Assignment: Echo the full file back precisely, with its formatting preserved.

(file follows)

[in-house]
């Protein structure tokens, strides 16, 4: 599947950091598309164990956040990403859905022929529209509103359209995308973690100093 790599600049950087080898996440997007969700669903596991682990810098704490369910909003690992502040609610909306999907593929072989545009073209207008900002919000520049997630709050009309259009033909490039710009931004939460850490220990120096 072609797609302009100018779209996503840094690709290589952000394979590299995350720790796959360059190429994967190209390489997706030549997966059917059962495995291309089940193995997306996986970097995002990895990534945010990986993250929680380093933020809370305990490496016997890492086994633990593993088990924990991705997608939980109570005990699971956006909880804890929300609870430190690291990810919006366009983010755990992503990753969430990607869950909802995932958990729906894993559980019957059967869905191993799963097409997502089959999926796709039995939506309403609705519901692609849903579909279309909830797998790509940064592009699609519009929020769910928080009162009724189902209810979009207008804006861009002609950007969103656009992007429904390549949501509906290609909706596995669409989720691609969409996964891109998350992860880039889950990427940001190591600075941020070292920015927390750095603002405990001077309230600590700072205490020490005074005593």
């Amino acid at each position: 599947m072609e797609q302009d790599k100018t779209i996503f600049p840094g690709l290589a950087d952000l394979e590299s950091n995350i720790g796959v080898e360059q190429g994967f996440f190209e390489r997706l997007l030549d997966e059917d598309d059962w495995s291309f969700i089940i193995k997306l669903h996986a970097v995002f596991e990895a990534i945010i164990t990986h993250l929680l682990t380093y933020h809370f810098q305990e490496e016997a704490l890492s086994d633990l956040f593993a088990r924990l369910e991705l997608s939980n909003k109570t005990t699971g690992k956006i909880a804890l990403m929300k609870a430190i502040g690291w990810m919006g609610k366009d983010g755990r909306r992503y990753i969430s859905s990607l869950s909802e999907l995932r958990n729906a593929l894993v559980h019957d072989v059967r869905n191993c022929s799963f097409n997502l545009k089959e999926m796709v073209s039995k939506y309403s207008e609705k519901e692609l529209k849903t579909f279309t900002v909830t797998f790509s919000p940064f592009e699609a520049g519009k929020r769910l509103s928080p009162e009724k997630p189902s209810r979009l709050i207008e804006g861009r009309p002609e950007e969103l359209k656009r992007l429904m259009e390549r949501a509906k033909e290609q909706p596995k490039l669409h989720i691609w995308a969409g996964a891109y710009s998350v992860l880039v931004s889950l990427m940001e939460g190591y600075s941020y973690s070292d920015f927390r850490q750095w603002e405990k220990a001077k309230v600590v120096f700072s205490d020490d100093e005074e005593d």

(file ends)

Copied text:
[in-house]
């Protein structure tokens, strides 16, 4: 599947950091598309164990956040990403859905022929529209509103359209995308973690100093 790599600049950087080898996440997007969700669903596991682990810098704490369910909003690992502040609610909306999907593929072989545009073209207008900002919000520049997630709050009309259009033909490039710009931004939460850490220990120096 072609797609302009100018779209996503840094690709290589952000394979590299995350720790796959360059190429994967190209390489997706030549997966059917059962495995291309089940193995997306996986970097995002990895990534945010990986993250929680380093933020809370305990490496016997890492086994633990593993088990924990991705997608939980109570005990699971956006909880804890929300609870430190690291990810919006366009983010755990992503990753969430990607869950909802995932958990729906894993559980019957059967869905191993799963097409997502089959999926796709039995939506309403609705519901692609849903579909279309909830797998790509940064592009699609519009929020769910928080009162009724189902209810979009207008804006861009002609950007969103656009992007429904390549949501509906290609909706596995669409989720691609969409996964891109998350992860880039889950990427940001190591600075941020070292920015927390750095603002405990001077309230600590700072205490020490005074005593």
């Amino acid at each position: 599947m072609e797609q302009d790599k100018t779209i996503f600049p840094g690709l290589a950087d952000l394979e590299s950091n995350i720790g796959v080898e360059q190429g994967f996440f190209e390489r997706l997007l030549d997966e059917d598309d059962w495995s291309f969700i089940i193995k997306l669903h996986a970097v995002f596991e990895a990534i945010i164990t990986h993250l929680l682990t380093y933020h809370f810098q305990e490496e016997a704490l890492s086994d633990l956040f593993a088990r924990l369910e991705l997608s939980n909003k109570t005990t699971g690992k956006i909880a804890l990403m929300k609870a430190i502040g690291w990810m919006g609610k366009d983010g755990r909306r992503y990753i969430s859905s990607l869950s909802e999907l995932r958990n729906a593929l894993v559980h019957d072989v059967r869905n191993c022929s799963f097409n997502l545009k089959e999926m796709v073209s039995k939506y309403s207008e609705k519901e692609l529209k849903t579909f279309t900002v909830t797998f790509s919000p940064f592009e699609a520049g519009k929020r769910l509103s928080p009162e009724k997630p189902s209810r979009l709050i207008e804006g861009r009309p002609e950007e969103l359209k656009r992007l429904m259009e390549r949501a509906k033909e290609q909706p596995k490039l669409h989720i691609w995308a969409g996964a891109y710009s998350v992860l880039v931004s889950l990427m940001e939460g190591y600075s941020y973690s070292d920015f927390r850490q750095w603002e405990k220990a001077k309230v600590v120096f700072s205490d020490d100093e005074e005593d």